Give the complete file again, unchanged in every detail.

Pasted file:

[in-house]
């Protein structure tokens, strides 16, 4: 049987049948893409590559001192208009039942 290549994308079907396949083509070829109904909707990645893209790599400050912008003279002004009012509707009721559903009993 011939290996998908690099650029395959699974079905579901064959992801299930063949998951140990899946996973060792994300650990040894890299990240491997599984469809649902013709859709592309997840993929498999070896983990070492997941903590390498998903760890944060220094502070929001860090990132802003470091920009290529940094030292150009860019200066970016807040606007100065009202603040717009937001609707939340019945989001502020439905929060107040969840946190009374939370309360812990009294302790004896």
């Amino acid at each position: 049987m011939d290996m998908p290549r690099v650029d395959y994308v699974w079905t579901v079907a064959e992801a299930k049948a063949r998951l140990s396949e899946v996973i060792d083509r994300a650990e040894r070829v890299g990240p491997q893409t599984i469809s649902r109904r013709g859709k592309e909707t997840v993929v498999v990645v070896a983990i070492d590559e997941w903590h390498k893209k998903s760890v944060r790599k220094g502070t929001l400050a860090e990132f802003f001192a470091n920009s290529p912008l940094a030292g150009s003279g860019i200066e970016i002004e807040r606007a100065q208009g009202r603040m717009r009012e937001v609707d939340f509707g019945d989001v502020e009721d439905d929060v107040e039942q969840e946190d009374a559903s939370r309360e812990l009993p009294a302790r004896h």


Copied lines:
[in-house]
């Protein structure tokens, strides 16, 4: 049987049948893409590559001192208009039942 290549994308079907396949083509070829109904909707990645893209790599400050912008003279002004009012509707009721559903009993 011939290996998908690099650029395959699974079905579901064959992801299930063949998951140990899946996973060792994300650990040894890299990240491997599984469809649902013709859709592309997840993929498999070896983990070492997941903590390498998903760890944060220094502070929001860090990132802003470091920009290529940094030292150009860019200066970016807040606007100065009202603040717009937001609707939340019945989001502020439905929060107040969840946190009374939370309360812990009294302790004896």
């Amino acid at each position: 049987m011939d290996m998908p290549r690099v650029d395959y994308v699974w079905t579901v079907a064959e992801a299930k049948a063949r998951l140990s396949e899946v996973i060792d083509r994300a650990e040894r070829v890299g990240p491997q893409t599984i469809s649902r109904r013709g859709k592309e909707t997840v993929v498999v990645v070896a983990i070492d590559e997941w903590h390498k893209k998903s760890v944060r790599k220094g502070t929001l400050a860090e990132f802003f001192a470091n920009s290529p912008l940094a030292g150009s003279g860019i200066e970016i002004e807040r606007a100065q208009g009202r603040m717009r009012e937001v609707d939340f509707g019945d989001v502020e009721d439905d929060v107040e039942q969840e946190d009374a559903s939370r309360e812990l009993p009294a302790r004896h």